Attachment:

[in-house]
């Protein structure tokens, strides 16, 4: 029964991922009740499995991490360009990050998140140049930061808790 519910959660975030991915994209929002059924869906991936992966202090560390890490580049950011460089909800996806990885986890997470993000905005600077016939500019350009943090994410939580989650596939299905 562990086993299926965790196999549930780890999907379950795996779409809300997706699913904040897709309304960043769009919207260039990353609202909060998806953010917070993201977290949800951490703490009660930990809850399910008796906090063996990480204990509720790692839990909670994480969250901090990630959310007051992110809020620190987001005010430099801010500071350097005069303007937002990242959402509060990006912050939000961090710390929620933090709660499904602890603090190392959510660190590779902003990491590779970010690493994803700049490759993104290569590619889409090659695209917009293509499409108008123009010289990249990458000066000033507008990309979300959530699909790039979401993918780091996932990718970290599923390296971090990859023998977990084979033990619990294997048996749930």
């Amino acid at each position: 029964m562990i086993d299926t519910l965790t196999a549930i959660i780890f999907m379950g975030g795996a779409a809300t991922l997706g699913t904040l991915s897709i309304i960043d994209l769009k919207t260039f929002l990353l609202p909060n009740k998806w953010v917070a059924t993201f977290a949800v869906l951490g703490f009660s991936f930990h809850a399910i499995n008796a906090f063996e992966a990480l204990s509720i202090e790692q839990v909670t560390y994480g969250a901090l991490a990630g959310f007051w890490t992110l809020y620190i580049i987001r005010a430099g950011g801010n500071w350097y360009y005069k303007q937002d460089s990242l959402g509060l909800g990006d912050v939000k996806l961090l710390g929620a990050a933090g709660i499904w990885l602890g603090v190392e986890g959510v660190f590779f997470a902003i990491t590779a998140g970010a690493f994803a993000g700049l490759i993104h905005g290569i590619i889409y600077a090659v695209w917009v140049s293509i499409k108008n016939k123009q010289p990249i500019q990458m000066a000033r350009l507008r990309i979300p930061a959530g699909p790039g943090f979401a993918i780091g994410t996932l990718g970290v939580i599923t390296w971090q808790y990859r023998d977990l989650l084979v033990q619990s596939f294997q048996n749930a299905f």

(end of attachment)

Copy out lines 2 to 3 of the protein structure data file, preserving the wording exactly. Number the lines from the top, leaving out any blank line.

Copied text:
């Protein structure tokens, strides 16, 4: 029964991922009740499995991490360009990050998140140049930061808790 519910959660975030991915994209929002059924869906991936992966202090560390890490580049950011460089909800996806990885986890997470993000905005600077016939500019350009943090994410939580989650596939299905 562990086993299926965790196999549930780890999907379950795996779409809300997706699913904040897709309304960043769009919207260039990353609202909060998806953010917070993201977290949800951490703490009660930990809850399910008796906090063996990480204990509720790692839990909670994480969250901090990630959310007051992110809020620190987001005010430099801010500071350097005069303007937002990242959402509060990006912050939000961090710390929620933090709660499904602890603090190392959510660190590779902003990491590779970010690493994803700049490759993104290569590619889409090659695209917009293509499409108008123009010289990249990458000066000033507008990309979300959530699909790039979401993918780091996932990718970290599923390296971090990859023998977990084979033990619990294997048996749930």
């Amino acid at each position: 029964m562990i086993d299926t519910l965790t196999a549930i959660i780890f999907m379950g975030g795996a779409a809300t991922l997706g699913t904040l991915s897709i309304i960043d994209l769009k919207t260039f929002l990353l609202p909060n009740k998806w953010v917070a059924t993201f977290a949800v869906l951490g703490f009660s991936f930990h809850a399910i499995n008796a906090f063996e992966a990480l204990s509720i202090e790692q839990v909670t560390y994480g969250a901090l991490a990630g959310f007051w890490t992110l809020y620190i580049i987001r005010a430099g950011g801010n500071w350097y360009y005069k303007q937002d460089s990242l959402g509060l909800g990006d912050v939000k996806l961090l710390g929620a990050a933090g709660i499904w990885l602890g603090v190392e986890g959510v660190f590779f997470a902003i990491t590779a998140g970010a690493f994803a993000g700049l490759i993104h905005g290569i590619i889409y600077a090659v695209w917009v140049s293509i499409k108008n016939k123009q010289p990249i500019q990458m000066a000033r350009l507008r990309i979300p930061a959530g699909p790039g943090f979401a993918i780091g994410t996932l990718g970290v939580i599923t390296w971090q808790y990859r023998d977990l989650l084979v033990q619990s596939f294997q048996n749930a299905f």